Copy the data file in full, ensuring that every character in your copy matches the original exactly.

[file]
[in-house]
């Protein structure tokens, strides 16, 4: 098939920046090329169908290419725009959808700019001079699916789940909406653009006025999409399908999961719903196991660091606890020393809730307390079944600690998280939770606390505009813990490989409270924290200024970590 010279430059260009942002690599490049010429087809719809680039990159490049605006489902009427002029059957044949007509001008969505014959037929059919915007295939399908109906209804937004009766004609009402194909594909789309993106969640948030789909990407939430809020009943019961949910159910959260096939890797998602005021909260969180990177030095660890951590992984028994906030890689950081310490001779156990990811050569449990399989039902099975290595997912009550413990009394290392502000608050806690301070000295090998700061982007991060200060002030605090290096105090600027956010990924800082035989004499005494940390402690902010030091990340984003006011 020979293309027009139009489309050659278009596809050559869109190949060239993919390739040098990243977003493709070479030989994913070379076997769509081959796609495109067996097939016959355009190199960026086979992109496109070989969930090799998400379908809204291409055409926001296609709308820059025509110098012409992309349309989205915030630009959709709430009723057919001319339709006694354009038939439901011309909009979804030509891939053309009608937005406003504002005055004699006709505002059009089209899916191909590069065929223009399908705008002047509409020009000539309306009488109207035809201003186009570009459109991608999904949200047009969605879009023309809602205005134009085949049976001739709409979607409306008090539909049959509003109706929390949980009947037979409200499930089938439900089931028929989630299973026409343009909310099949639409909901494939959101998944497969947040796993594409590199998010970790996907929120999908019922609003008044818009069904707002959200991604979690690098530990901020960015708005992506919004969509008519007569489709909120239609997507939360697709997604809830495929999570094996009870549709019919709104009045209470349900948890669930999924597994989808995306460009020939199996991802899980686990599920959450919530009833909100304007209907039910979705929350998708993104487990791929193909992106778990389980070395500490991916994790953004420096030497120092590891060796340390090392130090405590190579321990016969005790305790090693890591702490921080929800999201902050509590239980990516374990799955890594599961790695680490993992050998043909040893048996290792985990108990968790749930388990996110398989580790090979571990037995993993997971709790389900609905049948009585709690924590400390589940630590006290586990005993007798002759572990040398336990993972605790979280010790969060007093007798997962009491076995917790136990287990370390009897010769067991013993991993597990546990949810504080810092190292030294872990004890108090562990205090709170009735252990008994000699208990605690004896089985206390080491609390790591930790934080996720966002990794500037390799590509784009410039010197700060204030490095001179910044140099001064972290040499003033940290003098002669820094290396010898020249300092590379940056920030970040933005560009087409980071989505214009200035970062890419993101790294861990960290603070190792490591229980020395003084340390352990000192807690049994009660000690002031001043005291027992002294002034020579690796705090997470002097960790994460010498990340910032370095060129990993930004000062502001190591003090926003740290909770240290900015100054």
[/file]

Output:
[in-house]
């Protein structure tokens, strides 16, 4: 098939920046090329169908290419725009959808700019001079699916789940909406653009006025999409399908999961719903196991660091606890020393809730307390079944600690998280939770606390505009813990490989409270924290200024970590 010279430059260009942002690599490049010429087809719809680039990159490049605006489902009427002029059957044949007509001008969505014959037929059919915007295939399908109906209804937004009766004609009402194909594909789309993106969640948030789909990407939430809020009943019961949910159910959260096939890797998602005021909260969180990177030095660890951590992984028994906030890689950081310490001779156990990811050569449990399989039902099975290595997912009550413990009394290392502000608050806690301070000295090998700061982007991060200060002030605090290096105090600027956010990924800082035989004499005494940390402690902010030091990340984003006011 020979293309027009139009489309050659278009596809050559869109190949060239993919390739040098990243977003493709070479030989994913070379076997769509081959796609495109067996097939016959355009190199960026086979992109496109070989969930090799998400379908809204291409055409926001296609709308820059025509110098012409992309349309989205915030630009959709709430009723057919001319339709006694354009038939439901011309909009979804030509891939053309009608937005406003504002005055004699006709505002059009089209899916191909590069065929223009399908705008002047509409020009000539309306009488109207035809201003186009570009459109991608999904949200047009969605879009023309809602205005134009085949049976001739709409979607409306008090539909049959509003109706929390949980009947037979409200499930089938439900089931028929989630299973026409343009909310099949639409909901494939959101998944497969947040796993594409590199998010970790996907929120999908019922609003008044818009069904707002959200991604979690690098530990901020960015708005992506919004969509008519007569489709909120239609997507939360697709997604809830495929999570094996009870549709019919709104009045209470349900948890669930999924597994989808995306460009020939199996991802899980686990599920959450919530009833909100304007209907039910979705929350998708993104487990791929193909992106778990389980070395500490991916994790953004420096030497120092590891060796340390090392130090405590190579321990016969005790305790090693890591702490921080929800999201902050509590239980990516374990799955890594599961790695680490993992050998043909040893048996290792985990108990968790749930388990996110398989580790090979571990037995993993997971709790389900609905049948009585709690924590400390589940630590006290586990005993007798002759572990040398336990993972605790979280010790969060007093007798997962009491076995917790136990287990370390009897010769067991013993991993597990546990949810504080810092190292030294872990004890108090562990205090709170009735252990008994000699208990605690004896089985206390080491609390790591930790934080996720966002990794500037390799590509784009410039010197700060204030490095001179910044140099001064972290040499003033940290003098002669820094290396010898020249300092590379940056920030970040933005560009087409980071989505214009200035970062890419993101790294861990960290603070190792490591229980020395003084340390352990000192807690049994009660000690002031001043005291027992002294002034020579690796705090997470002097960790994460010498990340910032370095060129990993930004000062502001190591003090926003740290909770240290900015100054």